December 21, 2012 03:15 pm at 3:15 pm |
  10. Curt

    @ Shirley " Why is it ok to have armed guards at banks, sporting events etc but not at schools ? " You really don't get it do you? The whole point is that gun violence is out of control in the country. To suggest schools need armed guards is a real sad reflection of what has happened to this country. All the other developed countries allow their citizens to have guns but they have controls and there is not the gun violence that happens in the U.S. And to all those who feel they need guns to protect their families, I"am just wondering are there any stats available stating just how many times in a year this was necessary? Once again sad commentary on the country when so many people think its so dangerous that everyone should arm themselves.

    December 21, 2012 03:15 pm at 3:15 pm |
  11. JW

    I can only tell you that some of the schools in Oklahoma City have their own police department. Colleges in this area also have their own police department. Others have armed security or off duty officers working there. It not only quells disturbances and presents a harder target than the schools who don't have them but it also helps prevent and deter the drug problems that many schools present in America. I think Wayne LaPieire missed an opportunity to include calls for better mental health access and some kind of system where anyone can report mentally disturbed people and there is some kind of action taken to at least check it out.

    December 21, 2012 03:15 pm at 3:15 pm |
  12. Sal

    Some of the dumb comments in this post doesn't say much for the smarts of the American people!  GUNS ARE THE PROBLEM

    December 21, 2012 03:15 pm at 3:15 pm |
  13. Esteban

    America , please don't fall for the rhetoric being spewed non stop by the liberals( bloomberg,feinstein,cnn,msnbc,etc.. )lets let our brains do the thinking and not our emotions. The NRA is the only reason we still have the Freedom to own firearms in this country and believe me the liberals want all firearms banned( Bloomberg and Feinstein are nknown gun banners), and to do this takes time ,incrementally over decades pass a ban here pass a ban there and you know what? No more guns at all! Don't believe this well it's exactly what happened in England over about one hundred years!Our children will not have this precious freedom we love in this country.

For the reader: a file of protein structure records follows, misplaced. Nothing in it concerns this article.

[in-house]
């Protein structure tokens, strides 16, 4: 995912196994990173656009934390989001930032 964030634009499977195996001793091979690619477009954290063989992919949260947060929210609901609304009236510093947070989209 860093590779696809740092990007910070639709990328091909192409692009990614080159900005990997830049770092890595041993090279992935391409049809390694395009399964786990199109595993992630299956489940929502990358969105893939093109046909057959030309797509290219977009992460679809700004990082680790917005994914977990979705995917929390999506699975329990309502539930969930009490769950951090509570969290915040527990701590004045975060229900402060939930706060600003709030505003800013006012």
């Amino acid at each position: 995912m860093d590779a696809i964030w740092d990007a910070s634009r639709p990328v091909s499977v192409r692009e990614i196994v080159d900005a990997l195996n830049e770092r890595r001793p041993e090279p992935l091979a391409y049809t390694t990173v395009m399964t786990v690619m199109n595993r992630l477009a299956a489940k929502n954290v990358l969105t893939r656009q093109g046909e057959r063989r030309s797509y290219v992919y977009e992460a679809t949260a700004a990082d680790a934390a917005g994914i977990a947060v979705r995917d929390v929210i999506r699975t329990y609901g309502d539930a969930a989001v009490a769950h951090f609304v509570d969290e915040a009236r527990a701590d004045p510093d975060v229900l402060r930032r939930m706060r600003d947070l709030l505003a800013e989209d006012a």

December 21, 2012 03:15 pm at 3:15 pm |
  14. Smacky Smooth

    Well, did he not get the information correct during the conference..he stated 26 children killed...really? His wanton disrespect of the facts, making an announcement on the same days as 5 funerals, this is a sad sad day for the NRA. I am going to end my membership immediately.

    December 21, 2012 03:15 pm at 3:15 pm |
  15. Malory Archer

    badman400

    "Malory Archer
    it must be said

    I'll bet that all of the six adults killed and their families and the families of the kids wish they had a gun and training a week ago. They would now be hailed as heroes instead of being mourned as victims. Those on the left seem to prefer the victim scenarios. Very sad.

    ++++++++++++++++++++++++++++++++++++++++++++++++++++++++++++++++++++++++

    If no law enforcement or military were ever killed in the line of duty you might have a point. That they DO get killed/injured in the line of duty invalidates your statements. What's REALLY sad is that you attempt to smear "the left" anytime gun violence takes an innocent life."

    Just because some armed soldiers die trying to defend, does NOT invalidate this perfectly reasonable comment. Some or all may have died anyway. There are no guarantees even if an armed guard is in play, but the odds are much better for the survival of would be victims if there is an armed guard present, versus none. Only a fool would disagree with this point.

    +++++++++++++++++++++++++++++++++++++++++++++++++++++++++++++++++++++++

    Funny how you excluded law enforcement officers from your mindless screed. Cherry picking invalidates YOUR claim as well, but thanks for playing!

    December 21, 2012 03:15 pm at 3:15 pm |
  16. Speakeroftruth

    The blood of the children of Newtom are on the hands of the NRA and its supporters as surely as if they themselves pulled the triggers.

    It is time to STOP appeasing the 4 million NRA members who hold hostage – and systemically murder with their policies – 311 American citizens.

    Gun control does work. It works in every other industrialized country. It works in California, despite the ease of going to states with less responsible laws to bring back guns.

    It is time to adopt a zero tolerance policy when it comes to the NRA and its supporters and to call them and the shameful politicians they've bought on their BS. It is time to hold their feet to the fire of the social contract, which is the defining philosophy upon which the United States was founded.